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Variability in the Initial Costs of Care and One-Year Outcomes of Observation Services

  • Author(s): Abbass, Ibrahim
  • et al.
Abstract

Introduction: The use of observation units (OUs) following emergency departments (ED) visits as a model of care has increased exponentially in the last decade. About one-third of U.S. hospitals now have OUs within their facilities. While their use is associated with lower costs and comparable level of care compared to inpatient units, there is a wide variation in OUs characteristics and operational procedures. The objective of this research was to explore the variability in the initial costs of care of placing patients with non-specific chest pain in observation units (OUs) and the one-year outcomes.

Methods: The author retrospectively investigated medical insurance claims of 22,962 privately insured patients (2009-2011) admitted to 41 OUs. Outcomes included the one-year chest pain/cardiovascular related costs and primary and secondary outcomes. Primary outcomes included myocardial infarction, congestive heart failure, stroke or cardiac arrest, while secondary outcomes included revascularization procedures, ED revisits for angina pectoris or chest pain and hospitalization due to cardiovascular diseases. The author aggregated the adjusted costs and prevalence rates of outcomes for patients over OUs, and computed the weighted coefficients of variation (WCV)  to compare variations across OUs.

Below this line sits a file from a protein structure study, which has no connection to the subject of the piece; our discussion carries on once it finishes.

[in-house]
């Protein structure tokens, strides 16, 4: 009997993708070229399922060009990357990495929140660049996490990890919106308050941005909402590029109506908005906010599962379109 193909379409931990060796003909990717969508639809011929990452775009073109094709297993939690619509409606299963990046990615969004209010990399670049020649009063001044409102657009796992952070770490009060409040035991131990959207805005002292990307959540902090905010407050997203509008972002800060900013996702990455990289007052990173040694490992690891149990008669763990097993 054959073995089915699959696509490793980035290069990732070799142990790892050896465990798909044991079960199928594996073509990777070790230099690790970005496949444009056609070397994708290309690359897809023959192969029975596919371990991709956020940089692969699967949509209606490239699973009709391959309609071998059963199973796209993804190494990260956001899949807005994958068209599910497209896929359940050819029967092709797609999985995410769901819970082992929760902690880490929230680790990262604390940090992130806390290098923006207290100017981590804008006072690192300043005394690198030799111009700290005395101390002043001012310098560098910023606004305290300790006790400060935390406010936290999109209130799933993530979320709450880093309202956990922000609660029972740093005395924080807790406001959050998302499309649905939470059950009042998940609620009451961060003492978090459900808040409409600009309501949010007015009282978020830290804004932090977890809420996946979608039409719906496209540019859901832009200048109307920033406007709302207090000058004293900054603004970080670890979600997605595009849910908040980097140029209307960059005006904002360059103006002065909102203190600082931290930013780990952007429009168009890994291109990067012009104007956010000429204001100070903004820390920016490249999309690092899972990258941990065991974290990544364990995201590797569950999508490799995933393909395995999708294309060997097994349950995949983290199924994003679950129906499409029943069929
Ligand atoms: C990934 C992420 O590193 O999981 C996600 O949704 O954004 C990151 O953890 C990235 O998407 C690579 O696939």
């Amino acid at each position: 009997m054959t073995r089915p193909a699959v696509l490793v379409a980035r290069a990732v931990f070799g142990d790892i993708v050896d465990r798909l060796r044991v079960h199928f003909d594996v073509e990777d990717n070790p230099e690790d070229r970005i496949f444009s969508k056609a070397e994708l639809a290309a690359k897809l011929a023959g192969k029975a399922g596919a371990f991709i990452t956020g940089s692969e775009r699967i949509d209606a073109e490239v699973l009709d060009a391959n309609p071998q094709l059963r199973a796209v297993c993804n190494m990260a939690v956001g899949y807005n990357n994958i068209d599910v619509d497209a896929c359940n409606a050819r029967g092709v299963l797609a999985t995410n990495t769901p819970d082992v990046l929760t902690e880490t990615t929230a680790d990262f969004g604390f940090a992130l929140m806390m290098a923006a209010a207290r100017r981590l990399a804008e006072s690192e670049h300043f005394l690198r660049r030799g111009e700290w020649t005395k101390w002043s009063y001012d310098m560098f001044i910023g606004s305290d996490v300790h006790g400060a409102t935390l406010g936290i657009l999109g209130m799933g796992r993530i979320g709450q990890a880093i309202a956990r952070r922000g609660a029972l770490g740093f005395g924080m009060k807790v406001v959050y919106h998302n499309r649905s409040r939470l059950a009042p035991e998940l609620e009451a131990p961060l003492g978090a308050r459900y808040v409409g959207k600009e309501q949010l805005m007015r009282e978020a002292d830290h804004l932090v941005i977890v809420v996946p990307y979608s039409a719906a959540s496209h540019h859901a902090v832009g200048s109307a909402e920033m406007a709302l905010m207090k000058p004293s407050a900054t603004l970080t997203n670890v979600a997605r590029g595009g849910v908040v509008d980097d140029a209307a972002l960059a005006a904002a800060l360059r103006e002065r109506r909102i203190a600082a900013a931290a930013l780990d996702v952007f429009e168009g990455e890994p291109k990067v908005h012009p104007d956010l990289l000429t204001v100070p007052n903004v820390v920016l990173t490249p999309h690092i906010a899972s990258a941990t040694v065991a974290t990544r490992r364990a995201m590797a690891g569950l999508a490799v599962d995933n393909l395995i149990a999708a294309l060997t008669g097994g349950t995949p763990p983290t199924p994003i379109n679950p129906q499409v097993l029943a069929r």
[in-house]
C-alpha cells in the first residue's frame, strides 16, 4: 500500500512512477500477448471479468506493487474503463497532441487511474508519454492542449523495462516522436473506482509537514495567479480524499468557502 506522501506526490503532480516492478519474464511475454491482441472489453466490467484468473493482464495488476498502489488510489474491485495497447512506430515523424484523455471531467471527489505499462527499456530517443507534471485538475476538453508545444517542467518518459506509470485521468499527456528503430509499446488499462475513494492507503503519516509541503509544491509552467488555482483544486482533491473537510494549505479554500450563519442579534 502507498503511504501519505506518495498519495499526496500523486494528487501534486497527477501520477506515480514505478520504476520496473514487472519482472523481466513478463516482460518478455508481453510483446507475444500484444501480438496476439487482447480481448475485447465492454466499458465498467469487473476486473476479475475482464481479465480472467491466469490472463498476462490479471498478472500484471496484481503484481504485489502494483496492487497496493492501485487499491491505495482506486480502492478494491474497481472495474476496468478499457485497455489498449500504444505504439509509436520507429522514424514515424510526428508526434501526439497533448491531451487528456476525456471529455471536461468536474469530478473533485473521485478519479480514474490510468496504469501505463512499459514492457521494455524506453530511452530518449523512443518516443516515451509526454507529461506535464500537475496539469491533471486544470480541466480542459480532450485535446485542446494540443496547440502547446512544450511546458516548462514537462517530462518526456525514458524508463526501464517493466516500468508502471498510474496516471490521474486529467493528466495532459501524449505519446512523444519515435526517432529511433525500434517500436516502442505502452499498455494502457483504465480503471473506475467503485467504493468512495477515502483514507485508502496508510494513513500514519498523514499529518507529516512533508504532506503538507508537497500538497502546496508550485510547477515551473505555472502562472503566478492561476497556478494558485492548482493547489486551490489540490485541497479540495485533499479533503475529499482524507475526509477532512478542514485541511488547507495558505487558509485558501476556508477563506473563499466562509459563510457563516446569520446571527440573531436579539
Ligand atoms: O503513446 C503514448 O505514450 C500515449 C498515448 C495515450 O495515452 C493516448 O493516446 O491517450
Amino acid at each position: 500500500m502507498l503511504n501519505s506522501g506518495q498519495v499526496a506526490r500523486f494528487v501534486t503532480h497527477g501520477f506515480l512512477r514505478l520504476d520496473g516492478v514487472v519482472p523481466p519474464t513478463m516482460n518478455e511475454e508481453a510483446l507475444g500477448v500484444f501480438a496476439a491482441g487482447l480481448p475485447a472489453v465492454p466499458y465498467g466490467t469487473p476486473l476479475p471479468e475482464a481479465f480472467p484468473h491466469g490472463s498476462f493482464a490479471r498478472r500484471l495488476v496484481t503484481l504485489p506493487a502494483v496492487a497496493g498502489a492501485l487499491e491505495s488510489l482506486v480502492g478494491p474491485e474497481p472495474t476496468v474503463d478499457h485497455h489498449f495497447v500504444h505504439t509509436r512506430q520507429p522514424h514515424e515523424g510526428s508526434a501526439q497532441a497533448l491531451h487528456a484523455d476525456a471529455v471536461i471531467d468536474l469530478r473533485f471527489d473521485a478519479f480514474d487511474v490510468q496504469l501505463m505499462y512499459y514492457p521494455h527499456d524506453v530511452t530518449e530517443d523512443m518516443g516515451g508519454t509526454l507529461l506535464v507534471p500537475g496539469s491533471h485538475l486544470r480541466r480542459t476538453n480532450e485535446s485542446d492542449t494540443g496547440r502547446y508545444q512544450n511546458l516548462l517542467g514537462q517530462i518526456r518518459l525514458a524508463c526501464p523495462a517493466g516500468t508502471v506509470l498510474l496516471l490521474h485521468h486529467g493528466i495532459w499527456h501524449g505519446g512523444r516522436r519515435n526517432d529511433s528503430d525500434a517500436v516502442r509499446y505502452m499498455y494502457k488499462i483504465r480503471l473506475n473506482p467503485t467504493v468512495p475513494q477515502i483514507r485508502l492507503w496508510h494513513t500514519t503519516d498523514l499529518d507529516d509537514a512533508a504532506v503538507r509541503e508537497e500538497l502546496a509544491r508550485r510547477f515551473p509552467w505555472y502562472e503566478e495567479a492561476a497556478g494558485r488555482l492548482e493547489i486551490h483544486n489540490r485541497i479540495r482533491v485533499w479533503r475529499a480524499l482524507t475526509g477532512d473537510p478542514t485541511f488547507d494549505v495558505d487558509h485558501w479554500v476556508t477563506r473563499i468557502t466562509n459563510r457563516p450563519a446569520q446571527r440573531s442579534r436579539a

Results: There was minimal variability in the initial costs of care (WCV=2.2%), while the author noticed greater variability in the outcomes. Greater variability were associated with the adjusted cardiovascular-related costs of medical services (WCV=17.6%) followed by the adjusted prevalence odds ratio of patients experiencing primary outcomes (WCV=16.3%) and secondary outcomes (WCV=10%).

Conclusion: Higher variability in the outcomes suggests the need for more standardization of the observation services for chest pain patients. [West J Emerg Med. 2015;16(3):395–400.]

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